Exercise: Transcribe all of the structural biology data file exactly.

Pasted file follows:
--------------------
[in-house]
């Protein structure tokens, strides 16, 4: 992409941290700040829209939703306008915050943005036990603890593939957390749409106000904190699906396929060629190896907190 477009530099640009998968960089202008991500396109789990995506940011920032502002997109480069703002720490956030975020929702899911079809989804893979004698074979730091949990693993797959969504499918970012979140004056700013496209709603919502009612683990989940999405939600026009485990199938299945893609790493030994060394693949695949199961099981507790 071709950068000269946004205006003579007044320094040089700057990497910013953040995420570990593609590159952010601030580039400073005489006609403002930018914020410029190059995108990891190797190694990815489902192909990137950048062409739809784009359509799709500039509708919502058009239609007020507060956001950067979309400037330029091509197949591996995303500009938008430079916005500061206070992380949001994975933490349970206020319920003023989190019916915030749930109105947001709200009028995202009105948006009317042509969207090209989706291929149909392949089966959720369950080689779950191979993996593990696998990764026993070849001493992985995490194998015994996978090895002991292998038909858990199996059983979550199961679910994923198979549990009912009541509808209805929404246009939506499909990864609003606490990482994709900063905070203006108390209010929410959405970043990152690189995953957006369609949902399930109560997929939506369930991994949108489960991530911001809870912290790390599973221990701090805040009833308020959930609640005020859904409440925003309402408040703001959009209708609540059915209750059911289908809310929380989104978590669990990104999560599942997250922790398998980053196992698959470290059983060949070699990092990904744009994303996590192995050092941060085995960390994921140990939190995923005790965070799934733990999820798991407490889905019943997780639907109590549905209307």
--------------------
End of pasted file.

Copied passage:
[in-house]
């Protein structure tokens, strides 16, 4: 992409941290700040829209939703306008915050943005036990603890593939957390749409106000904190699906396929060629190896907190 477009530099640009998968960089202008991500396109789990995506940011920032502002997109480069703002720490956030975020929702899911079809989804893979004698074979730091949990693993797959969504499918970012979140004056700013496209709603919502009612683990989940999405939600026009485990199938299945893609790493030994060394693949695949199961099981507790 071709950068000269946004205006003579007044320094040089700057990497910013953040995420570990593609590159952010601030580039400073005489006609403002930018914020410029190059995108990891190797190694990815489902192909990137950048062409739809784009359509799709500039509708919502058009239609007020507060956001950067979309400037330029091509197949591996995303500009938008430079916005500061206070992380949001994975933490349970206020319920003023989190019916915030749930109105947001709200009028995202009105948006009317042509969207090209989706291929149909392949089966959720369950080689779950191979993996593990696998990764026993070849001493992985995490194998015994996978090895002991292998038909858990199996059983979550199961679910994923198979549990009912009541509808209805929404246009939506499909990864609003606490990482994709900063905070203006108390209010929410959405970043990152690189995953957006369609949902399930109560997929939506369930991994949108489960991530911001809870912290790390599973221990701090805040009833308020959930609640005020859904409440925003309402408040703001959009209708609540059915209750059911289908809310929380989104978590669990990104999560599942997250922790398998980053196992698959470290059983060949070699990092990904744009994303996590192995050092941060085995960390994921140990939190995923005790965070799934733990999820798991407490889905019943997780639907109590549905209307």